EMC bolsters cloud access security with Aveksa buy

EMC has picked up identity management specialist Aveksa to improve the cloud access options its RSA security division can provide to users

EMC has moved to strengthen its security division RSA after picking up privately held identity management specialist Aveksa to extend protection to users connecting to the network remotely via their own devices.

Aveksa technology complements RSA's existing offering but has been seen by market watchers as a chance for EMC to plug the gaps that were in its own security division, particularly beefing up its ability to provide identity management in the cloud.

“This was an overdue acquisition, and one that RSA needed to complete in order to compete at the highest levels in an identity management market that is going to change dramatically over the next two years," said Andy Kellett, principal security analyst at Ovum.

"The disruptive influences of mobility and cloud will change device and infrastructure requirements. The requirement for risk-based authentication delivers the requirement for business intelligence and information led access controls. The more sophisticated threat landscape and the need to improve fraud detection rates all add to the need for change. Doing nothing was not a viable option for RSA," he added.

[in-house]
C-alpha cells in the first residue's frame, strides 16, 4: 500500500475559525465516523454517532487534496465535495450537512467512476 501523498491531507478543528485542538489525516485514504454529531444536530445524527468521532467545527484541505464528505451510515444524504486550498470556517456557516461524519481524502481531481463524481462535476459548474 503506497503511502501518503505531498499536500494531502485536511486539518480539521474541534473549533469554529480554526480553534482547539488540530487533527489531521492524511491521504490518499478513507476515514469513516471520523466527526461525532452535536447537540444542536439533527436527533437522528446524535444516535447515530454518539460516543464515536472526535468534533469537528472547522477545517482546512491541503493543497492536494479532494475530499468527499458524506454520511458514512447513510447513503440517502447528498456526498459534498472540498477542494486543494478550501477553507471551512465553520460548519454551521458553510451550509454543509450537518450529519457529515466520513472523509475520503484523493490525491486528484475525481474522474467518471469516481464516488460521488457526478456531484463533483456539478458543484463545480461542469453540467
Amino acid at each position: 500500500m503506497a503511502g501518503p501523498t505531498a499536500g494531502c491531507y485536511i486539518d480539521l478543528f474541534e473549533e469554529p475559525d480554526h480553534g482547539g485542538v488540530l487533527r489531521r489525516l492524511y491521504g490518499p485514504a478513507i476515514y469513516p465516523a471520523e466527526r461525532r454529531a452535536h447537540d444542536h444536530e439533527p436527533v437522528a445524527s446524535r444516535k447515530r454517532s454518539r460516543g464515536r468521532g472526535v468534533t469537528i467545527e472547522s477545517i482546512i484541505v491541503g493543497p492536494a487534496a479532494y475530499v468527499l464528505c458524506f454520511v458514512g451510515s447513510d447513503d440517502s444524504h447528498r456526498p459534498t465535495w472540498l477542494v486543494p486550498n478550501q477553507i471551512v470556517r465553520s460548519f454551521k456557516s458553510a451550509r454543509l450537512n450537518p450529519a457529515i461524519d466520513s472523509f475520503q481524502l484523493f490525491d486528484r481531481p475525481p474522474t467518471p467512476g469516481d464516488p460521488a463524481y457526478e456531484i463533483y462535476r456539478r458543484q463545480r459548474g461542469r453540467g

The terms of the deal were undisclosed and EMC does not expect the deal to have a major impact on its earnings per share for the current financial year.

Art Coviello, RSA executive chairman and executive vice president at EMC, said that the threat and identity management landscape was changing and it had made the acquisition to improve its ability to deal with the changes in the market.

“The adoption of cloud-based IT infrastructures and the pervasive use of mobile means that security organizations are being asked to secure and provide access to assets they don't own, manage, or control. Without the deep intelligence able to provide insight into what users should and should not have access to, traditional tools that simply automate IAM leave organizations exposed to the risk of excessive privilege, data breaches and regulatory non-compliance," he said.

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